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DHMC updates its master plan in the face of space needs

"It's no secret to anyone that we're out of space," says Susan Reeves, vice president for neuroscience, orthopedics, rehabilitation, and emergency services at DHMC. She and Frederick Nothnagel, vice president for facilities management, are working together to help DHMC address the need for new clinical, administrative, educational, and research space.

Since the 1991 move to the Lebanon campus, DHMC has experienced "major growth in outpatient volume, interventional procedures, imaging modalities, and care management," according to Reeves. She says the Emergency Department, the dialysis facility, and the infusion suite all require expansion as well and that inadequate parking is a problem, too.

The latest iteration of Dartmouth-Hitchcock Medical Center's site master plan shows the placement of various projected new buildings and of more parking (the latter most likely in multilevel structures of some sort), as well as a likely location for long-range development (indicated with the white arrow in the lower left); the loop road currently runs inside this area.

Courtesy Shepley Bulfinch Richardson and Abbott

Updated: The DHMC master plan is updated every five years. The new plan that Reeves and Nothnagel are working on represents a major departure from the previous plan. When the last one was done, in 1994, "there were no pressing space issues," says Reeves. It "represented a futuristic 'what do we think health care is going to look like'" view.

Some elements of the 1994 plan have been completed (including construction of a hangar for the Dartmouth-Hitchcock Air Response Team (DHART) helicopter and of an office building on nearby Mount Support Road), while other needs (like a health club and an inexpensive place for patients and family members to stay) have been met by private businesses.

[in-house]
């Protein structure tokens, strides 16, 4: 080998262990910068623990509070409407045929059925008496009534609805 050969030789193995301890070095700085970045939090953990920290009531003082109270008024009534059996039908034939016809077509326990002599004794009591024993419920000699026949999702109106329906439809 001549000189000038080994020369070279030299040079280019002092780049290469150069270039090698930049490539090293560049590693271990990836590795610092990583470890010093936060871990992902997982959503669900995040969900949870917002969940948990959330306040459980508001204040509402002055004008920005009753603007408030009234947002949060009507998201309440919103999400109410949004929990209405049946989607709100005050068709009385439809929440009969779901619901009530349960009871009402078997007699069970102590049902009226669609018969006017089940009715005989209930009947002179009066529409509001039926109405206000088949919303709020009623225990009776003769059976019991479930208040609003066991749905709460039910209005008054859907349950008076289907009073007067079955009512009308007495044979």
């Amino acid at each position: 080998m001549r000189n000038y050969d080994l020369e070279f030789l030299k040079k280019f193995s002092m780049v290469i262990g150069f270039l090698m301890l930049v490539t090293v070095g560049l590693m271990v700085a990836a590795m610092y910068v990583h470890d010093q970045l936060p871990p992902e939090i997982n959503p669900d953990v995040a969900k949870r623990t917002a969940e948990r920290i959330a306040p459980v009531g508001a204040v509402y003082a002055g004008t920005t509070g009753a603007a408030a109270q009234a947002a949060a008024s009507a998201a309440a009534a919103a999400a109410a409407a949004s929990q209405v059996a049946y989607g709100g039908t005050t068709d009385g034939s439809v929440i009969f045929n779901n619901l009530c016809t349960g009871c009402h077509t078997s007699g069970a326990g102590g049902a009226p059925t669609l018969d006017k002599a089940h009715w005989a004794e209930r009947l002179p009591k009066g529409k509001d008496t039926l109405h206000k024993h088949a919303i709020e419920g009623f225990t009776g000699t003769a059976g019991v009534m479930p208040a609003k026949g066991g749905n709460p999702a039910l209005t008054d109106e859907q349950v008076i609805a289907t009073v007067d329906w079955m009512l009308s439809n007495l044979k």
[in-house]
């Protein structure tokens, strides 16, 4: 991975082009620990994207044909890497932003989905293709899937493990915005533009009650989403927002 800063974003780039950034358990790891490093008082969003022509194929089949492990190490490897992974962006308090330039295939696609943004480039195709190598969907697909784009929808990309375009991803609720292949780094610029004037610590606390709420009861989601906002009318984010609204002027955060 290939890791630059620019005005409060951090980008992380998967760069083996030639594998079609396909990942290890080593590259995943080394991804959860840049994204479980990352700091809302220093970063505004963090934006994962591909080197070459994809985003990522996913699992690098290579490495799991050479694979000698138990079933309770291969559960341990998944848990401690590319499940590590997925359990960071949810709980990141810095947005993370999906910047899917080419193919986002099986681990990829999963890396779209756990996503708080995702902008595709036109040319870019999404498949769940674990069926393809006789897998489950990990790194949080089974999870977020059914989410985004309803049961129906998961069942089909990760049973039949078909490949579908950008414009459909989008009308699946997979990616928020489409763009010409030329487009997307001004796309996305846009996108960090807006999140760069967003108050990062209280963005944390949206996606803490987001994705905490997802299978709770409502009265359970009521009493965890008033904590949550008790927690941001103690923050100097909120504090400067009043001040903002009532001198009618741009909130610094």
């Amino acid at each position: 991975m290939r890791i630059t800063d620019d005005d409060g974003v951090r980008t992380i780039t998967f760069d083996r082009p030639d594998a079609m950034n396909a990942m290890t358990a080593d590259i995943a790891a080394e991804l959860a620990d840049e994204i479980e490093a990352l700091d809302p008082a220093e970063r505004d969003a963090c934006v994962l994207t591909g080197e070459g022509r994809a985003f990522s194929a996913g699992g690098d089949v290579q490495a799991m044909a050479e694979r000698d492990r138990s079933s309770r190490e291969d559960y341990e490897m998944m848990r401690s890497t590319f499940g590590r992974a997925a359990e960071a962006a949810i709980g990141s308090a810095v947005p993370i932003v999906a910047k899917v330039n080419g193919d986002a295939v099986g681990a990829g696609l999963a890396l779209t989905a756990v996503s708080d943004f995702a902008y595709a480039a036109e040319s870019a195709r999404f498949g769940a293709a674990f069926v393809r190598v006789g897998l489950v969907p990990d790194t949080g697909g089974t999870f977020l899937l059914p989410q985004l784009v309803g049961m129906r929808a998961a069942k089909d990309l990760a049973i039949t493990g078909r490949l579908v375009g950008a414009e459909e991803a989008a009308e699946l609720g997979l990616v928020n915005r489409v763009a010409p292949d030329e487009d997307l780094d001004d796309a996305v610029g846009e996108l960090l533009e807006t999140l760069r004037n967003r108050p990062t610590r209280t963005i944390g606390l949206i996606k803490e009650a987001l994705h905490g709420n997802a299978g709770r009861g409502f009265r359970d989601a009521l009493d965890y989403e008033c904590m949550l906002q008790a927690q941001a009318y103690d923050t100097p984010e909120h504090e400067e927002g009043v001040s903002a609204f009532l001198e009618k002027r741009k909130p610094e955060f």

But with outpatient volumes increasing two percent a year, DHMC is running out of space to handle the growing demand. And even though inpatient volumes have dropped—the number of hospital beds has decreased from 392 in 1991 to 335 today—that decline has done little to alleviate the space crunch. The overall increase is attributable to the growing number of older Americans, to population increases in the Upper Valley, and to new technology that allows procedures which once required hospital stays to be performed on a same-day basis.

In the Emergency Department alone, 20,000 visitors are expected this year, compared to 17,000 in 1993. Key reasons for that increase, says Reeves, include the addition of the DHART helicopter service; more seasonal visitors to the region; an especially bad flu epidemic this year; the aging population; and the fact that small hospitals without the resources to keep sicker patients increasingly send them to DHMC.

Focus groups: As part of the current planning process, several different focus groups met last fall. Ten provider cluster groups reviewed demographic, market, and technology trends; growth projections; preferred practice models; and space needs. Three patient focus groups—one made up of DHMC patients, another of patients of the Dartmouth- Hitchcock Community Health Center (an off-site primary care practice), and one of people who receive their care elsewhere— discussed their expectations for health care. And three academic cluster groups looked at trends in academic medicine; characteristics of the research and educational environment; and existing space deficiencies.

Timeline: Although there's no firm timeline for construction, and any plans will be subject to approval through the state Certificate of Need process, Nothnagel says the immediate priorities are to increase the space for ambulatory care near Building 6 (possibly by constructing Building 6A) and to extend Building 2 (the diagnostic and treatment building, which includes the Emergency Department and the OR and radiology areas). The plan for increasing parking capacity currently calls for building multilevel parking structures of some sort.

Future plans include more space for DMS—Buildings 7 and 9—as well as possible construction in a now-undeveloped area of the campus.

The site master plan represents a "road map for future construction," says Nothnagel. But, he adds, health care may become more centralized or more homebased. "The need [for still more space at DHMC] may never develop. We just don't know."

Laura Stephenson Carter

If you would like to offer any feedback about this article, we would welcome getting your comments at DartMed@Dartmouth.edu.

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